To Siri, with Love, by Judith Newman


Witty, tender and informative in equal measures, Newman’s book is a window into life with a child with autism. Or, at least, one child with autism, as it is a deeply personal account of what it is like to be the mother of Gus—a twin, a trainspotter, a lover of repetition and, of course, Apple’s electronic assistant, Siri. Replete with gripping, granular details about the highs and lows of raising a non-neurotypical kid, by the last page you can’t help but feel a part of this delightfully quirky family.


My Heart Can’t Even Believe It, by Amy Silverman


Silverman’s daughter, Sophie, has Down Syndrome and this memoir tells the story that began unfolding the day she was born. It is an honest and touching look at the way life changes after such a diagnosis—the medical issues, the developmental stumbling blocks, the concerns for the future—but also the ways in which it doesn’t: a mother’s persistent support of her child. Read Motherwell’s excerpt of My Heart Can’t Even Believe It here.


Year of Yes, by Shonda Rhimes


I’m not saying MOTHERHOOD shouldn’t be praised. Motherhood should be praised. Motherhood is wonderful. I’m doing it. I think it’s great. There are all kinds of ways and reasons that mothers can and should be praised. But for cultivating a sense of invisibility, martyrdom and tirelessly working unnoticed and unsung? Those are not reasons. Read an excerpt from Year of Yes here.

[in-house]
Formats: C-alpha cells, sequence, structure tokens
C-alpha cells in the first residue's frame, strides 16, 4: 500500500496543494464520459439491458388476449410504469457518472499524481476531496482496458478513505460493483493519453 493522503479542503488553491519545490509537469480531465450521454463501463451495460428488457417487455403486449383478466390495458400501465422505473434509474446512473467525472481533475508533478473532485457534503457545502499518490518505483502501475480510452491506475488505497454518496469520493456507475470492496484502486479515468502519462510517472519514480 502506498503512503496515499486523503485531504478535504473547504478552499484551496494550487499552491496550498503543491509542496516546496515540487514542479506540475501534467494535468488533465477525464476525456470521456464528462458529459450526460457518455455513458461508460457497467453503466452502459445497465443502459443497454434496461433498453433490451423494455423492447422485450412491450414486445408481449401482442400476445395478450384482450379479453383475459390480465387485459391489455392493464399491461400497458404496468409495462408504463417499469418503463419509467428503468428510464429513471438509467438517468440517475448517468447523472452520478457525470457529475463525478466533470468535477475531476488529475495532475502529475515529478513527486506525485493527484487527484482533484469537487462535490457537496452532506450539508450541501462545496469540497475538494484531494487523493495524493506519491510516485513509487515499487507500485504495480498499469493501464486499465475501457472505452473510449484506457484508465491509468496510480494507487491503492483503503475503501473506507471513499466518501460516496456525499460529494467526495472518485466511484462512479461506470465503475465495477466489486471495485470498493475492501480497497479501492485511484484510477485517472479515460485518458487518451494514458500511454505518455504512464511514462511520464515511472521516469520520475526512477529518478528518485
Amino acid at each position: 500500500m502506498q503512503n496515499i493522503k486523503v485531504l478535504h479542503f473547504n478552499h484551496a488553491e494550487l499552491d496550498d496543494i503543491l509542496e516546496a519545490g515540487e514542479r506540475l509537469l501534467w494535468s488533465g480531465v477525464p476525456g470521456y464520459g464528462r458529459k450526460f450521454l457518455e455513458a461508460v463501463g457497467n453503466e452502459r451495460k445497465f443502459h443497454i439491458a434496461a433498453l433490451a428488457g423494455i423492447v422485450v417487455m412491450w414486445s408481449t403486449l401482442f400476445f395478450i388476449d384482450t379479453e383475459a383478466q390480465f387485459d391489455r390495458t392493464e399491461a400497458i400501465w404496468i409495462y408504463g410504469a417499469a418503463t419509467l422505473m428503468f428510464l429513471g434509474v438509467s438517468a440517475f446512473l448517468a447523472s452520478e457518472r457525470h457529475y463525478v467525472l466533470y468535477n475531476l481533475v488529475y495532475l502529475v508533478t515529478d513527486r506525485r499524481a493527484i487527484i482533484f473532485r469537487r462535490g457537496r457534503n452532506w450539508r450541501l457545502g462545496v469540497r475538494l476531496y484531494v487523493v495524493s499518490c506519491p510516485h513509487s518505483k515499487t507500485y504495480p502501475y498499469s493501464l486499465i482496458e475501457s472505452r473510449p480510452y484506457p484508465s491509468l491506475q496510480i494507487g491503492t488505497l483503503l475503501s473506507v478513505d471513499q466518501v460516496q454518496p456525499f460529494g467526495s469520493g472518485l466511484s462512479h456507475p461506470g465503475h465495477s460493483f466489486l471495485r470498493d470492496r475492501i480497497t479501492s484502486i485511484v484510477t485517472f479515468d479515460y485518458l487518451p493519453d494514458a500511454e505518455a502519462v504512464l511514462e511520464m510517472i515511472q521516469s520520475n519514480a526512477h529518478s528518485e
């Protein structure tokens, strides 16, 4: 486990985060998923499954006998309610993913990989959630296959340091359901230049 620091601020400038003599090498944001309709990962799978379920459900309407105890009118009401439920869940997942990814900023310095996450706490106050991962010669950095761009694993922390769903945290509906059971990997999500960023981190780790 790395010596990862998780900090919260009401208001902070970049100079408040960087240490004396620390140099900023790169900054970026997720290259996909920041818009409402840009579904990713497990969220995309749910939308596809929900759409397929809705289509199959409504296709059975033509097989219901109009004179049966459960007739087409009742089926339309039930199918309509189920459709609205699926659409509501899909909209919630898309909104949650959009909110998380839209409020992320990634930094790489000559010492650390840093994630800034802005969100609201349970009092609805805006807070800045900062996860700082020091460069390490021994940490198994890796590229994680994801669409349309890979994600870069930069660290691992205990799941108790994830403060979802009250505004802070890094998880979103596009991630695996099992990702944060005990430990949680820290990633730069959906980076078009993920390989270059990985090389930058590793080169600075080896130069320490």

Poor Your Soul, by Mira Ptacin

Poor Your Soul final cov

Even though she’d never missed a single dose of her birth control pill, at age 28, Mira Ptacin got pregnant. (“I am that 0.01%,” she writes.) Despite knowing the father, Andrew, for only three months, the couple decides to keep the baby and marry. However, at the twenty-week ultrasound, she and Andrew discover that the baby, a girl whom they’ve decided to name Lilly, has a constellation of birth defects that will make it impossible for her to survive outside the womb. See Motherwell’s Q&A with author Mira Ptacin here.


Wild Game, by Adrienne Brodeur


A poignant and page-turning memoir about two families and the tender complexity of a mother-daughter relationship. With the reveal of the story up front, Brodeur vividly portrays how a daughter balances her love for her mother with the burden of being complicit in her mother’s secret. Why we love it: It’s a harrowing story that also feels like a beach read, and we can’t wait to see how it might translate on the big screen.